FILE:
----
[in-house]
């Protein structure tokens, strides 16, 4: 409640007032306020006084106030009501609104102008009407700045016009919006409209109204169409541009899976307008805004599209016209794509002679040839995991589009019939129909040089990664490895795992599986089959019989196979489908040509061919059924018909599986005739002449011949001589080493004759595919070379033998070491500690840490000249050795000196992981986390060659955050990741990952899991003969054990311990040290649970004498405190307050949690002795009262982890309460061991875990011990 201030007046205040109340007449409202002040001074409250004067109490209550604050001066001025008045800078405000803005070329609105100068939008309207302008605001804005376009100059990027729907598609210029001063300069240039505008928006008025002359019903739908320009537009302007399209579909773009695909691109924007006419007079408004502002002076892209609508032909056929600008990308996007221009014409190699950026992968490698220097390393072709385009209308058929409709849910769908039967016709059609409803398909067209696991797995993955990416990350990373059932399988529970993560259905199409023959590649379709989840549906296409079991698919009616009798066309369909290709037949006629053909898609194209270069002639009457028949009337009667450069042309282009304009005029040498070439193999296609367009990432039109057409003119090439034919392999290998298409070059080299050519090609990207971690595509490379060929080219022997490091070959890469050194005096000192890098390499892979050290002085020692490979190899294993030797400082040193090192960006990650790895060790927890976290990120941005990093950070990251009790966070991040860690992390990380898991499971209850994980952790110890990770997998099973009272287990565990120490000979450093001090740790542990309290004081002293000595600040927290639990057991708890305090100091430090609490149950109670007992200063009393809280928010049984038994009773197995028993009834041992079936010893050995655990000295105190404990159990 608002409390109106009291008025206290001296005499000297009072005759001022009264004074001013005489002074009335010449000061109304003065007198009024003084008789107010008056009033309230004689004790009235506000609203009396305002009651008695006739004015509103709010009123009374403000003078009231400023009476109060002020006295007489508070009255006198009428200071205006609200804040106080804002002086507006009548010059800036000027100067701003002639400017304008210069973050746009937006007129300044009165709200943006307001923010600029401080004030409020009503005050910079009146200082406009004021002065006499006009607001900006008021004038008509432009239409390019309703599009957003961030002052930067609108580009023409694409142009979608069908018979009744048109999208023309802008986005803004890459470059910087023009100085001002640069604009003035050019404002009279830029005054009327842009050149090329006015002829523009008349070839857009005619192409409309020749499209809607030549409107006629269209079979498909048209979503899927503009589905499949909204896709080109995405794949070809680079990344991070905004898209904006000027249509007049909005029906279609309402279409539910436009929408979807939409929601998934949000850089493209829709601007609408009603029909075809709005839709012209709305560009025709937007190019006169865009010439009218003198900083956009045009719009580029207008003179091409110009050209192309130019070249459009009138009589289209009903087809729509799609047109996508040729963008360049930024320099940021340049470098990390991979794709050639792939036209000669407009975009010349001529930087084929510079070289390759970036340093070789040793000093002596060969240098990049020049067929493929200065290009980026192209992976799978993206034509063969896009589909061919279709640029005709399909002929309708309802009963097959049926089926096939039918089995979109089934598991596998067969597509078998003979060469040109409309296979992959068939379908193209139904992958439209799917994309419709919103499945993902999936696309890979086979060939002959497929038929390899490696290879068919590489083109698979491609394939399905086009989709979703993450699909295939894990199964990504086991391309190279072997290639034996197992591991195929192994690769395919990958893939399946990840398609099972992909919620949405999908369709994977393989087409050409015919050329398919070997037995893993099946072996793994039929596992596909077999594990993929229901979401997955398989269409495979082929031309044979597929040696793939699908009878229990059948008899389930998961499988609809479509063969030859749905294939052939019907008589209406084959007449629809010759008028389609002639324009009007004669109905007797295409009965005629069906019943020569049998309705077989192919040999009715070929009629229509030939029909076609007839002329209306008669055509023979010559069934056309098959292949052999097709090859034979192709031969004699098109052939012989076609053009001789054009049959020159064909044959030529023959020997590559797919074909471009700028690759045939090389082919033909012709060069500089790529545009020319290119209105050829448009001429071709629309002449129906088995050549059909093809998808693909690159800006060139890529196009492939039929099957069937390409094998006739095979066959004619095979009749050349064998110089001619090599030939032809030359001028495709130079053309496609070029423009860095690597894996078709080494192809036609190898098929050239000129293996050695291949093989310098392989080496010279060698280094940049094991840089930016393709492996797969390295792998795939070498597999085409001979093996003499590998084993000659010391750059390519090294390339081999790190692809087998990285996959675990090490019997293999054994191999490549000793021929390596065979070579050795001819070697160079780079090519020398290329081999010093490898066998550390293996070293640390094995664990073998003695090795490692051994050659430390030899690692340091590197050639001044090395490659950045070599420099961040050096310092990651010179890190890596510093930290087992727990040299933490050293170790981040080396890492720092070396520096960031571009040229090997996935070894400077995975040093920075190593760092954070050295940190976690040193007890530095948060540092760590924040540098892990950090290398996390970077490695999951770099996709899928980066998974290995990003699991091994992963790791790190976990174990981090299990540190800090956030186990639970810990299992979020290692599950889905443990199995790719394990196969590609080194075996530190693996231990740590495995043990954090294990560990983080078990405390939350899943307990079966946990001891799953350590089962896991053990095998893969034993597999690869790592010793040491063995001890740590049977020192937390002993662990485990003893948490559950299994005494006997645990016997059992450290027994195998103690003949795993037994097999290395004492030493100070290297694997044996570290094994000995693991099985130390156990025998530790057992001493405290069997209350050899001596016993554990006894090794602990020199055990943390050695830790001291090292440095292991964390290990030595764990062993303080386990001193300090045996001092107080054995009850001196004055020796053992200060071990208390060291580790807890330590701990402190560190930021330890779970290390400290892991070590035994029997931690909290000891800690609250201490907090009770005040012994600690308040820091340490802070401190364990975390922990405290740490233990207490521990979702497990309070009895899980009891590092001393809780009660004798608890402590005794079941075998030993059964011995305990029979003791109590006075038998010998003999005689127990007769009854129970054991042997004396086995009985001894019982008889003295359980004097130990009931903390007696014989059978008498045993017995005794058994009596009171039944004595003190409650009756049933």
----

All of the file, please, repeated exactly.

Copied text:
[in-house]
């Protein structure tokens, strides 16, 4: 409640007032306020006084106030009501609104102008009407700045016009919006409209109204169409541009899976307008805004599209016209794509002679040839995991589009019939129909040089990664490895795992599986089959019989196979489908040509061919059924018909599986005739002449011949001589080493004759595919070379033998070491500690840490000249050795000196992981986390060659955050990741990952899991003969054990311990040290649970004498405190307050949690002795009262982890309460061991875990011990 201030007046205040109340007449409202002040001074409250004067109490209550604050001066001025008045800078405000803005070329609105100068939008309207302008605001804005376009100059990027729907598609210029001063300069240039505008928006008025002359019903739908320009537009302007399209579909773009695909691109924007006419007079408004502002002076892209609508032909056929600008990308996007221009014409190699950026992968490698220097390393072709385009209308058929409709849910769908039967016709059609409803398909067209696991797995993955990416990350990373059932399988529970993560259905199409023959590649379709989840549906296409079991698919009616009798066309369909290709037949006629053909898609194209270069002639009457028949009337009667450069042309282009304009005029040498070439193999296609367009990432039109057409003119090439034919392999290998298409070059080299050519090609990207971690595509490379060929080219022997490091070959890469050194005096000192890098390499892979050290002085020692490979190899294993030797400082040193090192960006990650790895060790927890976290990120941005990093950070990251009790966070991040860690992390990380898991499971209850994980952790110890990770997998099973009272287990565990120490000979450093001090740790542990309290004081002293000595600040927290639990057991708890305090100091430090609490149950109670007992200063009393809280928010049984038994009773197995028993009834041992079936010893050995655990000295105190404990159990 608002409390109106009291008025206290001296005499000297009072005759001022009264004074001013005489002074009335010449000061109304003065007198009024003084008789107010008056009033309230004689004790009235506000609203009396305002009651008695006739004015509103709010009123009374403000003078009231400023009476109060002020006295007489508070009255006198009428200071205006609200804040106080804002002086507006009548010059800036000027100067701003002639400017304008210069973050746009937006007129300044009165709200943006307001923010600029401080004030409020009503005050910079009146200082406009004021002065006499006009607001900006008021004038008509432009239409390019309703599009957003961030002052930067609108580009023409694409142009979608069908018979009744048109999208023309802008986005803004890459470059910087023009100085001002640069604009003035050019404002009279830029005054009327842009050149090329006015002829523009008349070839857009005619192409409309020749499209809607030549409107006629269209079979498909048209979503899927503009589905499949909204896709080109995405794949070809680079990344991070905004898209904006000027249509007049909005029906279609309402279409539910436009929408979807939409929601998934949000850089493209829709601007609408009603029909075809709005839709012209709305560009025709937007190019006169865009010439009218003198900083956009045009719009580029207008003179091409110009050209192309130019070249459009009138009589289209009903087809729509799609047109996508040729963008360049930024320099940021340049470098990390991979794709050639792939036209000669407009975009010349001529930087084929510079070289390759970036340093070789040793000093002596060969240098990049020049067929493929200065290009980026192209992976799978993206034509063969896009589909061919279709640029005709399909002929309708309802009963097959049926089926096939039918089995979109089934598991596998067969597509078998003979060469040109409309296979992959068939379908193209139904992958439209799917994309419709919103499945993902999936696309890979086979060939002959497929038929390899490696290879068919590489083109698979491609394939399905086009989709979703993450699909295939894990199964990504086991391309190279072997290639034996197992591991195929192994690769395919990958893939399946990840398609099972992909919620949405999908369709994977393989087409050409015919050329398919070997037995893993099946072996793994039929596992596909077999594990993929229901979401997955398989269409495979082929031309044979597929040696793939699908009878229990059948008899389930998961499988609809479509063969030859749905294939052939019907008589209406084959007449629809010759008028389609002639324009009007004669109905007797295409009965005629069906019943020569049998309705077989192919040999009715070929009629229509030939029909076609007839002329209306008669055509023979010559069934056309098959292949052999097709090859034979192709031969004699098109052939012989076609053009001789054009049959020159064909044959030529023959020997590559797919074909471009700028690759045939090389082919033909012709060069500089790529545009020319290119209105050829448009001429071709629309002449129906088995050549059909093809998808693909690159800006060139890529196009492939039929099957069937390409094998006739095979066959004619095979009749050349064998110089001619090599030939032809030359001028495709130079053309496609070029423009860095690597894996078709080494192809036609190898098929050239000129293996050695291949093989310098392989080496010279060698280094940049094991840089930016393709492996797969390295792998795939070498597999085409001979093996003499590998084993000659010391750059390519090294390339081999790190692809087998990285996959675990090490019997293999054994191999490549000793021929390596065979070579050795001819070697160079780079090519020398290329081999010093490898066998550390293996070293640390094995664990073998003695090795490692051994050659430390030899690692340091590197050639001044090395490659950045070599420099961040050096310092990651010179890190890596510093930290087992727990040299933490050293170790981040080396890492720092070396520096960031571009040229090997996935070894400077995975040093920075190593760092954070050295940190976690040193007890530095948060540092760590924040540098892990950090290398996390970077490695999951770099996709899928980066998974290995990003699991091994992963790791790190976990174990981090299990540190800090956030186990639970810990299992979020290692599950889905443990199995790719394990196969590609080194075996530190693996231990740590495995043990954090294990560990983080078990405390939350899943307990079966946990001891799953350590089962896991053990095998893969034993597999690869790592010793040491063995001890740590049977020192937390002993662990485990003893948490559950299994005494006997645990016997059992450290027994195998103690003949795993037994097999290395004492030493100070290297694997044996570290094994000995693991099985130390156990025998530790057992001493405290069997209350050899001596016993554990006894090794602990020199055990943390050695830790001291090292440095292991964390290990030595764990062993303080386990001193300090045996001092107080054995009850001196004055020796053992200060071990208390060291580790807890330590701990402190560190930021330890779970290390400290892991070590035994029997931690909290000891800690609250201490907090009770005040012994600690308040820091340490802070401190364990975390922990405290740490233990207490521990979702497990309070009895899980009891590092001393809780009660004798608890402590005794079941075998030993059964011995305990029979003791109590006075038998010998003999005689127990007769009854129970054991042997004396086995009985001894019982008889003295359980004097130990009931903390007696014989059978008498045993017995005794058994009596009171039944004595003190409650009756049933």